In place of removing an editor outright, some boards or student governments might try to cut funding from the newspaper as punishment for running a controversial piece. It is important to remember, Speere said, that money from the university cannot be taken away based on protected speech.

“There is enough case law that says absolutely no one can start tampering with fees because of the content,” Speere said.

Controversy in Colorado

Despite the protections afforded public school student journalists, some boards — either pressured by administrators or the public — still entertain the idea of ousting an editor.

The latest high-profile battle between an editor and a publications board was at Colorado State University’s flagship Fort Collins campus. In September, The Rocky Mountain Collegian published a four-word editorial — “Taser This, Fuck Bush” — several weeks after a University of Florida student, Andrew Meyer, was tasered by campus police at a John Kerry speech on the Gainesville, Fla., campus.

Editor in Chief David McSwane said the editorial was meant to raise awareness about freedom of speech on college campuses. Critics saw it as an attempt to blame the president for the tasering incident in Florida, or an attempt by McSwane to grab headlines.

The editorial drew national attention and was the subject of tirades from several television pundits. McSwane became the target of protests from groups on and off campus. CSU’s College Republicans gathered some 500 signatures on a petition calling for his dismissal.

In the following weeks, Colorado State’s Board of Student Communications held two meetings to decide whether to punish the newspaper for running the article, potentially by removing McSwane.

The board’s bylaws posed a challenge to those trying to predict whether McSwane would keep his job. One section stated the school could not ban speech solely because some found it “distasteful” or “unpleasant” and could not punish the publication for occasional use of “four-letter words” in publications. Yet, another section stated that “profane or vulgar words are not acceptable in opinion writing.”

The board decided not to remove McSwane. Instead the board issued a statement admonishing him for his decision to run the editorial, calling it “unethical” and “unprofessional,” yet acknowledging his right to print it.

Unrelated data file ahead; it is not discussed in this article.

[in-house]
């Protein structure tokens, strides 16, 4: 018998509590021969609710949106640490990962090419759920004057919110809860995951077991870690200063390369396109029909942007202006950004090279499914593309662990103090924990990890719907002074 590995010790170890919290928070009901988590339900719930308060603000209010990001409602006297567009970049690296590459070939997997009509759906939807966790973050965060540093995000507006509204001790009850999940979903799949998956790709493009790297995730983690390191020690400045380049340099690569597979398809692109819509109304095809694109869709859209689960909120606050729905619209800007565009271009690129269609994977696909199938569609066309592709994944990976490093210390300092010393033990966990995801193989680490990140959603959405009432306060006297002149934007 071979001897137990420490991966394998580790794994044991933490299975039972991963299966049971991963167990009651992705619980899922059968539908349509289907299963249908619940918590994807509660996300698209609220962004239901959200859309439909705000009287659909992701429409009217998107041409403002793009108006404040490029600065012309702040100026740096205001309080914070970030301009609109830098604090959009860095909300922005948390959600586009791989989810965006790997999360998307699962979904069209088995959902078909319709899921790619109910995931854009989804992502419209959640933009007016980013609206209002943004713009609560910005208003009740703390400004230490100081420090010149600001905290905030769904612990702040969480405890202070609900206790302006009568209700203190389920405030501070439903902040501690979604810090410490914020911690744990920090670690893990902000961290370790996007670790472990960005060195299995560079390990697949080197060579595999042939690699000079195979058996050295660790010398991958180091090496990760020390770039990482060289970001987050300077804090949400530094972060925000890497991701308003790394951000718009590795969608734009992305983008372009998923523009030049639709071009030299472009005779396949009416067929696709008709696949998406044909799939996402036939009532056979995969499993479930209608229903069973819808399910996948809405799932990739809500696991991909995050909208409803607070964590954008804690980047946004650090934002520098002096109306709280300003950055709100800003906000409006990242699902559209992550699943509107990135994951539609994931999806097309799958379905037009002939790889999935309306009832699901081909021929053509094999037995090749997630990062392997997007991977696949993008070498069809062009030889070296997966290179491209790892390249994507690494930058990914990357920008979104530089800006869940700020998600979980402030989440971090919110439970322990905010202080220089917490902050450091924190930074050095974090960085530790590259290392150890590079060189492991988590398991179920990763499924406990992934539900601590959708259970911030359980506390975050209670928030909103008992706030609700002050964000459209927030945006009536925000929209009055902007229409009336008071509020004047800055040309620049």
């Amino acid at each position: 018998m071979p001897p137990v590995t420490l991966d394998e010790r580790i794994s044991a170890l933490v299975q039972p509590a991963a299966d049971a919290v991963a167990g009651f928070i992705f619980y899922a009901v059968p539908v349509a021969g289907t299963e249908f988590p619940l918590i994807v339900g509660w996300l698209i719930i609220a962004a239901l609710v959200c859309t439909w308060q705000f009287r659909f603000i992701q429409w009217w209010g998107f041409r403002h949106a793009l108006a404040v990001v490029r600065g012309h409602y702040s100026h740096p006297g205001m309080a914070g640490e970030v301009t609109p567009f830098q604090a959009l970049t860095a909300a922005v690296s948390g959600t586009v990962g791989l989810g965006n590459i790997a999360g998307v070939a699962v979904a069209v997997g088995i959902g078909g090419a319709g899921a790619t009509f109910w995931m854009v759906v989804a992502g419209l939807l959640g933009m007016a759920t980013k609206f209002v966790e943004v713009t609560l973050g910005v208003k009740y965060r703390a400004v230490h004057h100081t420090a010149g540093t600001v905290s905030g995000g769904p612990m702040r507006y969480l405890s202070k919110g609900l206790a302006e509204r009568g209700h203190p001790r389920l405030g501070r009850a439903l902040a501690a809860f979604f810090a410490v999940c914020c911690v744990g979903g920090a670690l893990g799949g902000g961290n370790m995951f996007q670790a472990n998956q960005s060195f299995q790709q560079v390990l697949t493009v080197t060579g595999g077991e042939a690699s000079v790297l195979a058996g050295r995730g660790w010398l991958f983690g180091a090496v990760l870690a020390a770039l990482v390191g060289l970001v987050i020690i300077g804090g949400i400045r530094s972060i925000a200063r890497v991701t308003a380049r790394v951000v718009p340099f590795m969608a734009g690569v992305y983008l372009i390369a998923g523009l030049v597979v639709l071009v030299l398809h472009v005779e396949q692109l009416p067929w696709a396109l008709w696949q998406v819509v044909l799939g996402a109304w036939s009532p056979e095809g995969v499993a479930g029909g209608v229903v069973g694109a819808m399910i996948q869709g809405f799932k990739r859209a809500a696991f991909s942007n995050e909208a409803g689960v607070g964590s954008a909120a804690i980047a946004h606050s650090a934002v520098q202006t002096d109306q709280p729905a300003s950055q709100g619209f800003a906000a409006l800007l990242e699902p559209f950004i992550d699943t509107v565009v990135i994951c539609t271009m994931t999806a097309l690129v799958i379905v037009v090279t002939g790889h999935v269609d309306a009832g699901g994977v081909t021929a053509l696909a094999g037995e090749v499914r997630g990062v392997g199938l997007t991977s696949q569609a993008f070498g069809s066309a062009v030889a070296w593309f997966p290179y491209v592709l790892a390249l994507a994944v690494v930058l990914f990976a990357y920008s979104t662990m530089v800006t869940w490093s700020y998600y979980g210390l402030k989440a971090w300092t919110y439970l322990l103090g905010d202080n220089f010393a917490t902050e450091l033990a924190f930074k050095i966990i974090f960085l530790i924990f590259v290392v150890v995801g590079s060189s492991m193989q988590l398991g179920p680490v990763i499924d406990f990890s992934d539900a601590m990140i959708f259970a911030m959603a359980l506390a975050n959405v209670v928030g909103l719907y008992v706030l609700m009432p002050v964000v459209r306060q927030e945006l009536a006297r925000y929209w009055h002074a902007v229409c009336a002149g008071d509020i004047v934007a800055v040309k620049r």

“By definition, the September 21 editorial was an expression of opinion, which we regard as protected by the First Amendment,” the statement said.

But that was not the end of the matter.

Shortly after the uproar over the editorial at CSU died down, Jim Landers, then-interim president of the school’s publications board, proposed a change in its bylaws that would give the board the authority to punish the use of “indecent, vulgar or so called four-letter’ words in student publications.”

The change would have made it easier for the board to punish The Collegian for editorials like the Sept. 21 piece. Landers’ justification was that, because the board considers itself publisher of The Collegian, it has ultimate authority over the paper.

But unlike a private publisher, the board at CSU includes faculty members — government employees — and therefore is an arm of the university itself, said Hiestand. Hiestand said regardless of any bylaws the board might have had, it still would have violated McSwane’s First Amendment rights by punishing or removing him for running the editorial.

The board was scheduled to vote on the proposed change in December. But about two weeks before the meeting, Landers withdrew the proposal and resigned in protest. Landers called the EIC of The Collegian the de facto publisher, and said he found that unacceptable.

Private and independent